F1 cars of '26 slower than F2 cars? 'True, but we'll fix it!'


F1 News

fia confirms f1 cars are slower than f2 in 26, but fixes it
18 June at 11:00
  • Ludo van Denderen

For teams in Formula 1, it was a bit of a shock when they learned what the regulations for 2026 and beyond would entail. In the simulator, for example, it appeared that the cars were too slow in the corners and far too fast on the straights. But at the end of a virtual lap was the painful conclusion: with the '26 regulations, Formula 1 cars could just be slower than cars in Formula 2.

Nikolas Tombazis, the director of single seaters at the FIA, confirms the teams' findings. "I think the fears are accurate, because people are taking a snapshot of what the regulations on a piece of paper are now and are making comments on the basis of what they see. So I don't have any concern about these issues raised by people. We have full expectation to make some steps up for performance. And that's exactly why we've set the bar reasonably low to start with, so we can build up on that. with the collaboration of the teams."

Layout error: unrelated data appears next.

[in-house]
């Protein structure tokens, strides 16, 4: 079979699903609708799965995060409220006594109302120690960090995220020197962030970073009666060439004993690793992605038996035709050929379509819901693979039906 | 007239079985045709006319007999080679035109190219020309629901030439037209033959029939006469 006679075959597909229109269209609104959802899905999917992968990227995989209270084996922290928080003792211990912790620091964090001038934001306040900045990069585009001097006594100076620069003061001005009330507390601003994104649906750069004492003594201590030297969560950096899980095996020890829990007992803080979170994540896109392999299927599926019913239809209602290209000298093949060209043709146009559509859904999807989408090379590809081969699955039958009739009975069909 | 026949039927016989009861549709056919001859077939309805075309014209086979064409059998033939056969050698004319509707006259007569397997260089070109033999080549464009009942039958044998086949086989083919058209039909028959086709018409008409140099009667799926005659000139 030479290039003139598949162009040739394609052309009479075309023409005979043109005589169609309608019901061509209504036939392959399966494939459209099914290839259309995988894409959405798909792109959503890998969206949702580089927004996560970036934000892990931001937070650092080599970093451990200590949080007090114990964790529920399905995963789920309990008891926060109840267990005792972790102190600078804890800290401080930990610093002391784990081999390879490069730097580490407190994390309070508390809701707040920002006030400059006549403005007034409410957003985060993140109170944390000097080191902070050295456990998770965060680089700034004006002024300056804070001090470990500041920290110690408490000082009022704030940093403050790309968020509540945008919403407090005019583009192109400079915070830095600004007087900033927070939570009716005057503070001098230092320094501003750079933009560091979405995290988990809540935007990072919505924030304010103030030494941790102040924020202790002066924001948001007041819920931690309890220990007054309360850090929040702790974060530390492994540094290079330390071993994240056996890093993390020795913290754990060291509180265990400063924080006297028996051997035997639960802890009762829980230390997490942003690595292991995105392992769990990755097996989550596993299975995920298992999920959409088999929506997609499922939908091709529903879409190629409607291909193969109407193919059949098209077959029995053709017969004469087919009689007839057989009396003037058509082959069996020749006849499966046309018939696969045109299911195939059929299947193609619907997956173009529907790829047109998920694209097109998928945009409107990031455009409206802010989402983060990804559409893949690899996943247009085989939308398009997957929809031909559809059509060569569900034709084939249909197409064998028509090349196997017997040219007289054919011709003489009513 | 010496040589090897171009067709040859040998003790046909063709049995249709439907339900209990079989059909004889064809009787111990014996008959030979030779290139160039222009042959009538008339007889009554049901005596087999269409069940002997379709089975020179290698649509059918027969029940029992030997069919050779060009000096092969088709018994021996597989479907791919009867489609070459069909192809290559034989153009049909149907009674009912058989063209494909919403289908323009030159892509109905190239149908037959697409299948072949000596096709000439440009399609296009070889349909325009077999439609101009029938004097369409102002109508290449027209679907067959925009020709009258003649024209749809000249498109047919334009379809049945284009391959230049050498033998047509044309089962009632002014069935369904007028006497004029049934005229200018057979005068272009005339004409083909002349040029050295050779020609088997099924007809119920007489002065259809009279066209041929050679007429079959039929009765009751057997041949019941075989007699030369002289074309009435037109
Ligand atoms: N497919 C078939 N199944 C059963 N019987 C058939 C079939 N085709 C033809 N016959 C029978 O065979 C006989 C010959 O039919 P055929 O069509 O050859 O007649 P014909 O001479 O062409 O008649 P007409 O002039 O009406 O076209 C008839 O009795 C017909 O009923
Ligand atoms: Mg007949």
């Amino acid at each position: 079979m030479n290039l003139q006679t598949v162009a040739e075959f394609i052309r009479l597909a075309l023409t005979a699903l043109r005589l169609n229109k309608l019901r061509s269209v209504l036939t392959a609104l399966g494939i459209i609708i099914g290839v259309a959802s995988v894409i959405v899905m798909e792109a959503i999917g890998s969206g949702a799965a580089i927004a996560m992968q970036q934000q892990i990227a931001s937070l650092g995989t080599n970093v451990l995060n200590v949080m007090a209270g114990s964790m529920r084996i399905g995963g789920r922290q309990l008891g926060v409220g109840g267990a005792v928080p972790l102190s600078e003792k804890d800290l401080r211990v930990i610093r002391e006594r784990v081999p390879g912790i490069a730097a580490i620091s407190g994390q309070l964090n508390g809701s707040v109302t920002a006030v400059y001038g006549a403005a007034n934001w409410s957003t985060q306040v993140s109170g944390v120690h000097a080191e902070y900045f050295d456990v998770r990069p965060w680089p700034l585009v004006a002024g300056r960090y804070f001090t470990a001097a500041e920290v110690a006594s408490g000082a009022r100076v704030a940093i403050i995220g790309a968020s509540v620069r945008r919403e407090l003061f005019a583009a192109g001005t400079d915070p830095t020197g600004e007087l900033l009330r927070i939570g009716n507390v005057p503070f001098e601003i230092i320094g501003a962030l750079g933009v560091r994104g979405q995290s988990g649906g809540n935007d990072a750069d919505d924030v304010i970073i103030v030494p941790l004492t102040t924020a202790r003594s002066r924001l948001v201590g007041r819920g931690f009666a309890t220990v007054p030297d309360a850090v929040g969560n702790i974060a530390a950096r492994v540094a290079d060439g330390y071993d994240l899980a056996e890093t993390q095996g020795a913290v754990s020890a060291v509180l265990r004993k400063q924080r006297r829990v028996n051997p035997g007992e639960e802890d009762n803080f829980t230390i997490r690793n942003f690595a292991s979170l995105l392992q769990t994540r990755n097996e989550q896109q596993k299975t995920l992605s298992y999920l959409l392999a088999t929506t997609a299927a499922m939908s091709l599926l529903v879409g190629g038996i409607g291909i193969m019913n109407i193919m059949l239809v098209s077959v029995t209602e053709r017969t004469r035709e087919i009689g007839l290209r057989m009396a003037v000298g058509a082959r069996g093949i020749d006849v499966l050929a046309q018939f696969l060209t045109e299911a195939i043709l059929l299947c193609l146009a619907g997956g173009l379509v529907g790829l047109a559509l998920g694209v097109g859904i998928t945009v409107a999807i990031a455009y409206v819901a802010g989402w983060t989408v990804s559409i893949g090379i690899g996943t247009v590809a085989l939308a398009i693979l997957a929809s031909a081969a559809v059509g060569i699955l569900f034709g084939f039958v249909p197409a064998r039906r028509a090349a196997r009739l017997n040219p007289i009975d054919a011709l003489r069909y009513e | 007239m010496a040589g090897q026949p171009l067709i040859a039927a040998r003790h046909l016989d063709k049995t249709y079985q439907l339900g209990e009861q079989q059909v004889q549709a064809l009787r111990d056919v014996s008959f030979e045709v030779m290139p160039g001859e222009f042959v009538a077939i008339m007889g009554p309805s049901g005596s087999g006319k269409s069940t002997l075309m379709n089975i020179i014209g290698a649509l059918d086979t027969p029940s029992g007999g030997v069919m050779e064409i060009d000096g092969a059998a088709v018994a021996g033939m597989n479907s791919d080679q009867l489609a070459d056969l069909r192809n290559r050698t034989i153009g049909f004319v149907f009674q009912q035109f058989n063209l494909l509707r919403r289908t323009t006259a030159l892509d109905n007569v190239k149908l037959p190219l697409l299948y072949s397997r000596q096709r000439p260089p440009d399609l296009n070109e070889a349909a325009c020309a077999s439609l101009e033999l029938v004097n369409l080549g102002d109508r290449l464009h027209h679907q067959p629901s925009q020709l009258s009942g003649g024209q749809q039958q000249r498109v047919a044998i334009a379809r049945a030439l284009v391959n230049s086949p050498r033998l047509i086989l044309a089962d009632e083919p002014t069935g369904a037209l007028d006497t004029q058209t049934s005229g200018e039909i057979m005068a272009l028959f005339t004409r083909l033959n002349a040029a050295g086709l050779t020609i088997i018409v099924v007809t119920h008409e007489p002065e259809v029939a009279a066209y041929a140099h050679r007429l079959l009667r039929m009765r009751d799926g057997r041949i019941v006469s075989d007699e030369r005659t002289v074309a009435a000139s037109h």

According to Tombazis, it is relatively easy to increase downforce. "SSo I understand the comments. I don't think there's any concern these cars will be not faster than F2 or anything like that. I think that would be 100% resolved by the time we are in the final regs," believes the Greek, who is supported by Jan Monchaux (technical director single seaters at the FIA).

FIA state that new rules can still change

"So we are still in discussion and we are always in discussion with the teams," says the Frenchman. "They have expressed concerns for sure. Typically, teams are always a bit reluctant at implementing large changes. So it's a bit of an ongoing compromise that needs to constantly be found. As Nikolas said, the approach we had, since we needed to respect the framework in terms of date of publication, the regulation as has been presented now and which hopefully will be voted is probably the most restrictive teams will be seeing, because we think also it's going to be far easier in the next months to start increasing the freedom."

According to Monchaux, there is now a "solid basis" to talk further with the teams. "Now to review some areas where for the moment we offer little or no freedom," he says, keeping in mind that adjustments will only be made if the original goals can be achieved with the '26 cars. The main one he mentions is that the car should be more agile.